Why Two-Thirds of Americans Want the Bible in Public Schools

Bible in classroom

The place of the Bible in public schools has been debated since the 1963 Supreme Court ruling in the consolidated cases of Abington School District v. Schempp and Murray v. Curlett. The debate continued earlier this year with the Texas Freedom Network findings, "Reading, Writing and Religion II."

But as kids head back to the hallways this week, what do Americans really believe about the role of the Bible—and its values—in public schools?

A recent study found Americans overwhelmingly (77 percent) believe morals and values are declining in the U.S., and 75 percent believe a valid reason to teach the Bible in public schools is because it would provide kids with moral principles that are badly needed. Currently, only Arizona, Oklahoma, Georgia, South Carolina, Tennessee and Texas allow elective Bible courses in public high schools. Arkansas, Wyoming and North Carolina may soon follow suit. 

The American Bible Society details the findings in its annual "State of the Bible" survey, which also reports Americans' beliefs about the Bible, its role in society, its presence in U.S. homes and more. The "State of the Bible in 2013" survey, conducted by Barna Group on behalf of the American Bible Society, found that:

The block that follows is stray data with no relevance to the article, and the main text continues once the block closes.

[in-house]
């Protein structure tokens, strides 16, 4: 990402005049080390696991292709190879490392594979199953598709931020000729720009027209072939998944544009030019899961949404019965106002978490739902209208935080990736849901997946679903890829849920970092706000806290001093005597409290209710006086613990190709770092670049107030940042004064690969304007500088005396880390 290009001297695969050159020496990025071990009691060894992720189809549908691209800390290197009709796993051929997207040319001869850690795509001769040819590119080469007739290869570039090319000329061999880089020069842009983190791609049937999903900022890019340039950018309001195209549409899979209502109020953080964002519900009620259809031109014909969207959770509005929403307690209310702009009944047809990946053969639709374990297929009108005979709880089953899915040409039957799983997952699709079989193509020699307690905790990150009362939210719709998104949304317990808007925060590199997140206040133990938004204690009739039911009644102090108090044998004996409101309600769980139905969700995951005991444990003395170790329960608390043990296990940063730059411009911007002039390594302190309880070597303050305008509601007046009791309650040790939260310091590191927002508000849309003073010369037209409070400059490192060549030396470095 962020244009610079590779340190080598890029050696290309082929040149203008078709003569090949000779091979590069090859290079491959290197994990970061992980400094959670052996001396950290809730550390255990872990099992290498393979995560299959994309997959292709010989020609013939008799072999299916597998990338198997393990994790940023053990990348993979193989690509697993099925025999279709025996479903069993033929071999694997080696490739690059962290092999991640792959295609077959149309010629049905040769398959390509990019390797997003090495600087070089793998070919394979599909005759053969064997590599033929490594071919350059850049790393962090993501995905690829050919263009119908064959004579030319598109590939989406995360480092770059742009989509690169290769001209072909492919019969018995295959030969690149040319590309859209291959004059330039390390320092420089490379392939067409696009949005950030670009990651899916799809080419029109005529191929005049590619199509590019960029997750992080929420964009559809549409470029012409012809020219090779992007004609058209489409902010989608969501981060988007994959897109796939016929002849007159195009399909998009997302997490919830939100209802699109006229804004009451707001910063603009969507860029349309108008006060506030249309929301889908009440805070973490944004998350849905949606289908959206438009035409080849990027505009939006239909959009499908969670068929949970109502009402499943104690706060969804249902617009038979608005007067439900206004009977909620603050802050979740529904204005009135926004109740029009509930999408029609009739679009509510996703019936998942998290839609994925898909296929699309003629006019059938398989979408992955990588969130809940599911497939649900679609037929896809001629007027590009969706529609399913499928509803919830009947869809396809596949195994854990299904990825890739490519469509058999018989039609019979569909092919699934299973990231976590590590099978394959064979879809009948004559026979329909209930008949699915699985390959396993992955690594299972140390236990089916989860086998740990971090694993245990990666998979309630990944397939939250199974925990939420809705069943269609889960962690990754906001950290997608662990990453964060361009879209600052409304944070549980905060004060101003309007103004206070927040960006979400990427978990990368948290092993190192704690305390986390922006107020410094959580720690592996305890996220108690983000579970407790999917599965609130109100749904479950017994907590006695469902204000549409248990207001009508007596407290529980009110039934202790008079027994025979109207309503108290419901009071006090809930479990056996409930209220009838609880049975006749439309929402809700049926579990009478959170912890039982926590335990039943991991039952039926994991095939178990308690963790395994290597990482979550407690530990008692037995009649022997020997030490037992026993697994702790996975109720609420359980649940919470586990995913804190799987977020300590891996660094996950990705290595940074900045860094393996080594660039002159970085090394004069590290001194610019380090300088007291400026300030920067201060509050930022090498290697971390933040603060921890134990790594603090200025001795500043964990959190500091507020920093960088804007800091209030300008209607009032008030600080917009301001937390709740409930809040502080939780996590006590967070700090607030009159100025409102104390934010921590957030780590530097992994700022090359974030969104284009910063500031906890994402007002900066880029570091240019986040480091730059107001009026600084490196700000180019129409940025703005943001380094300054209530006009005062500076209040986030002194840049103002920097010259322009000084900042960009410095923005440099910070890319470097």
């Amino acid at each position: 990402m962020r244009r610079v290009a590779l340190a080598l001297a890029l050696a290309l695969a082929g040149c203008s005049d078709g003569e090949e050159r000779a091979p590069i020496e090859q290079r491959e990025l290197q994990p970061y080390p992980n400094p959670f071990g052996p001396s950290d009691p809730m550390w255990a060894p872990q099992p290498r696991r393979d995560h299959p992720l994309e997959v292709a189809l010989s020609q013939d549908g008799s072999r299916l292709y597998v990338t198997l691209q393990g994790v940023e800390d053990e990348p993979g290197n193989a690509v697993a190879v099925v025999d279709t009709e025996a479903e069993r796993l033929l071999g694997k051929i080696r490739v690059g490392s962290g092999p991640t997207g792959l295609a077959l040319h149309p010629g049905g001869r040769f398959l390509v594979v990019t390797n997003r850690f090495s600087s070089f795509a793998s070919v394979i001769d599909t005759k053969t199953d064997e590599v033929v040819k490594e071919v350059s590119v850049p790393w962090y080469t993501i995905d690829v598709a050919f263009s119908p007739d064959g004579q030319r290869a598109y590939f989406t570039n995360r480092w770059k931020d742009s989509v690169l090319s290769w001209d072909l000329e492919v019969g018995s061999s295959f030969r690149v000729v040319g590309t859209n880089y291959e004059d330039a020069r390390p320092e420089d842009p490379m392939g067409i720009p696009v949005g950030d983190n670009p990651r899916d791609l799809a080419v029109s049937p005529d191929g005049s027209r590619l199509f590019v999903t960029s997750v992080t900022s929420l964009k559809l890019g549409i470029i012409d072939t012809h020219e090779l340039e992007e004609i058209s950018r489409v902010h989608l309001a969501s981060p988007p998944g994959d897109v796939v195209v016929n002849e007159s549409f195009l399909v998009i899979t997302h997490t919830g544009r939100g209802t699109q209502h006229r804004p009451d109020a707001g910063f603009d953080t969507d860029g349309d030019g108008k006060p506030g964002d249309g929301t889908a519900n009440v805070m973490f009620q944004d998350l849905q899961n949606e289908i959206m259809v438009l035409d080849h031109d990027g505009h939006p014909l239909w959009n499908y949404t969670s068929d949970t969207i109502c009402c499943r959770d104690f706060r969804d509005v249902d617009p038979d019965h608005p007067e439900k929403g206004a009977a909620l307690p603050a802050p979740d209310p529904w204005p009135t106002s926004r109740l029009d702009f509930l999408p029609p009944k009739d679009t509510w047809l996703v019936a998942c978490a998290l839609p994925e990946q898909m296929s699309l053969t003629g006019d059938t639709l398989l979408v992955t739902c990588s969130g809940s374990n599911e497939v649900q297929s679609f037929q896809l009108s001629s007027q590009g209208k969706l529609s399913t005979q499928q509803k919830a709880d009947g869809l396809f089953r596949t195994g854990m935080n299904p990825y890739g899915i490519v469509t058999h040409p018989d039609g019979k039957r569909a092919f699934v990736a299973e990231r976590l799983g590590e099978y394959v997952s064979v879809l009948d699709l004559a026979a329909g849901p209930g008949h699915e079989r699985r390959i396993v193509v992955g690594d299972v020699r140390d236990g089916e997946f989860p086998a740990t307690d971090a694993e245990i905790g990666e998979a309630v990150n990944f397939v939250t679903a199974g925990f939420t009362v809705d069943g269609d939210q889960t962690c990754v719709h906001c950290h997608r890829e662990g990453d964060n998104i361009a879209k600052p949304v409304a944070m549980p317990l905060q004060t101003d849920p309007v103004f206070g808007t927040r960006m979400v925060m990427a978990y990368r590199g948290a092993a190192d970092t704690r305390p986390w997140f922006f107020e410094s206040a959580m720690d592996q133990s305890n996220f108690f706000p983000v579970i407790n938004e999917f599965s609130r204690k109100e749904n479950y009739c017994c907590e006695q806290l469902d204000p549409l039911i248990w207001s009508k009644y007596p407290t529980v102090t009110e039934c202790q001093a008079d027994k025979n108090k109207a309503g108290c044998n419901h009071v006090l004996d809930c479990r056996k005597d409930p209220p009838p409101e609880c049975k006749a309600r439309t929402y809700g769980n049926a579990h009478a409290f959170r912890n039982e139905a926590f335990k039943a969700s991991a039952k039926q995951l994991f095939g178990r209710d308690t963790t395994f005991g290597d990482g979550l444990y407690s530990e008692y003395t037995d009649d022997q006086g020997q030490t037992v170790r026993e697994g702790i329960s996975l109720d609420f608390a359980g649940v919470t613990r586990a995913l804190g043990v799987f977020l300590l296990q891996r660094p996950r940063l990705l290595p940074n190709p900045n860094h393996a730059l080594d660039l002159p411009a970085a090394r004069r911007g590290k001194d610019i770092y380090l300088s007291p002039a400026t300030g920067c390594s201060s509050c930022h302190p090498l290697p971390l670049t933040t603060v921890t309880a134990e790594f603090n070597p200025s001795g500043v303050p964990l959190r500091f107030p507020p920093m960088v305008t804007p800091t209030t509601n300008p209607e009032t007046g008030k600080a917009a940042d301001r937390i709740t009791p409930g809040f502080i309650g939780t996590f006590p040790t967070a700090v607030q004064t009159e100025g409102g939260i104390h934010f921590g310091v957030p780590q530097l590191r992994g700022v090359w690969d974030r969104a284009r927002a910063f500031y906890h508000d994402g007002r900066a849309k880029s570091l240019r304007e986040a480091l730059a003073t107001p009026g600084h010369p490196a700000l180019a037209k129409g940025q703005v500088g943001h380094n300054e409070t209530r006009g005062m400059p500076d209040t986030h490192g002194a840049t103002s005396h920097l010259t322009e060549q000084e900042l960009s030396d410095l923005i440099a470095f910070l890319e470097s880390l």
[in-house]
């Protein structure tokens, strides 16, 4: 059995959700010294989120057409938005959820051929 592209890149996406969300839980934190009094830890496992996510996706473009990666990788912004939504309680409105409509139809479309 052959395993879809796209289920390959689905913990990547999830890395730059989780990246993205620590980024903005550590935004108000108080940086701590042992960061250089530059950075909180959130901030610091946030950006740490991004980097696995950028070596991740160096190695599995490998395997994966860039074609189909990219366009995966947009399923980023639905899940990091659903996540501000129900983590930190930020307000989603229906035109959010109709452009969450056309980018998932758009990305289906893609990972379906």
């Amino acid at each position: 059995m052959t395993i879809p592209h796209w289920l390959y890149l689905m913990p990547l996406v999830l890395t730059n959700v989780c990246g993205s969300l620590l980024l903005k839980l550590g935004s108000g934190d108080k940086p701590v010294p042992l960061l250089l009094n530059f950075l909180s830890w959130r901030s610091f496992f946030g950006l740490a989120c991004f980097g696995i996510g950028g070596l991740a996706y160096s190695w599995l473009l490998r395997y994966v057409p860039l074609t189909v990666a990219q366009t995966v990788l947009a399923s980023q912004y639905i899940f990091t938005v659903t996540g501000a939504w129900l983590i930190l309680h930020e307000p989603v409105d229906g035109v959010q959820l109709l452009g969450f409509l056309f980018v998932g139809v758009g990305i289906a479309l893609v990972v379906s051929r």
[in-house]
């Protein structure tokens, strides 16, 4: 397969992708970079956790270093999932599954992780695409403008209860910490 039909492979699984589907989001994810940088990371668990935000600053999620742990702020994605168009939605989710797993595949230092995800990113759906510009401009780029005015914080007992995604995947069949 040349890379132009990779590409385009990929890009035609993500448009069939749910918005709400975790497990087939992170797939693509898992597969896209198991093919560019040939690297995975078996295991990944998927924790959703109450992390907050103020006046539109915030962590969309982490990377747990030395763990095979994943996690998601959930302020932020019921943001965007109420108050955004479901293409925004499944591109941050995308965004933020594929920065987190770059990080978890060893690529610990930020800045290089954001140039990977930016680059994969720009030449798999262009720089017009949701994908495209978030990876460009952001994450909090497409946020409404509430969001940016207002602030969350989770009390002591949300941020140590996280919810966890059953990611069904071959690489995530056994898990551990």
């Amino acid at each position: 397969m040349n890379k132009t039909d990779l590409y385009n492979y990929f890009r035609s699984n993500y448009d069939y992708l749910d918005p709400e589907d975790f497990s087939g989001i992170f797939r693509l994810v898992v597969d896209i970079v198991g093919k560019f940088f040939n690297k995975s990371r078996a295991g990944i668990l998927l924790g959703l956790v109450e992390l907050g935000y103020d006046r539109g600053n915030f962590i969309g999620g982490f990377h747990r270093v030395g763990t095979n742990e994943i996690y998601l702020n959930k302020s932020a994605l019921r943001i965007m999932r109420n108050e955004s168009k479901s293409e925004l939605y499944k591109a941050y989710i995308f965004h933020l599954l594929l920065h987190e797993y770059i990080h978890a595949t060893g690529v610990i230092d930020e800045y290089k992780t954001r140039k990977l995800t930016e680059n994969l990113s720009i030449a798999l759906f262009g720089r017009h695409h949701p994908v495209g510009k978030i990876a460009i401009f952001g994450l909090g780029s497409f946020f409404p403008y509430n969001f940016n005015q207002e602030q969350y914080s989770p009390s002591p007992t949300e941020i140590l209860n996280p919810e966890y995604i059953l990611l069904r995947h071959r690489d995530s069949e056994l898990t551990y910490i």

• 66 percent of adults think it is important for public schools to teach the values of the Bible.
  • 75 percent think teaching about the Bible in public schools could be valid because it teaches moral principles badly needed today.
  • 45 percent think a valid objection to teaching the Bible is that it would favor one religion over another.
  • 32 percent fear it might offend people.
  • 11 percent think it would take time away from learning other subjects.
  • 9 percent believe there is no valid reason to teach the Bible in schools.

American Bible Society President Doug Birdsall says it may not be wise to shelter children and young adults from the best-selling book in history.

"While our intention may be to protect students from the influence of 'other people's' religion, the effect has been that we are raising a generation ignorant about the most influential book of all time," Birdsall says.

The producer of the miniseries The Bible, which beat out The Walking Dead in viewership its first week, agrees.

"I really, really believe the Bible should be taught in public schools," said reality show megaproducer Mark Burnett (SurvivorThe Voice) on The O'Reilly Factor. "It is embarrassing for young Americans to go overseas in their mid-20s after college and do business in Rio de Janeiro or Berlin or Paris and not know who David and Goliath are."

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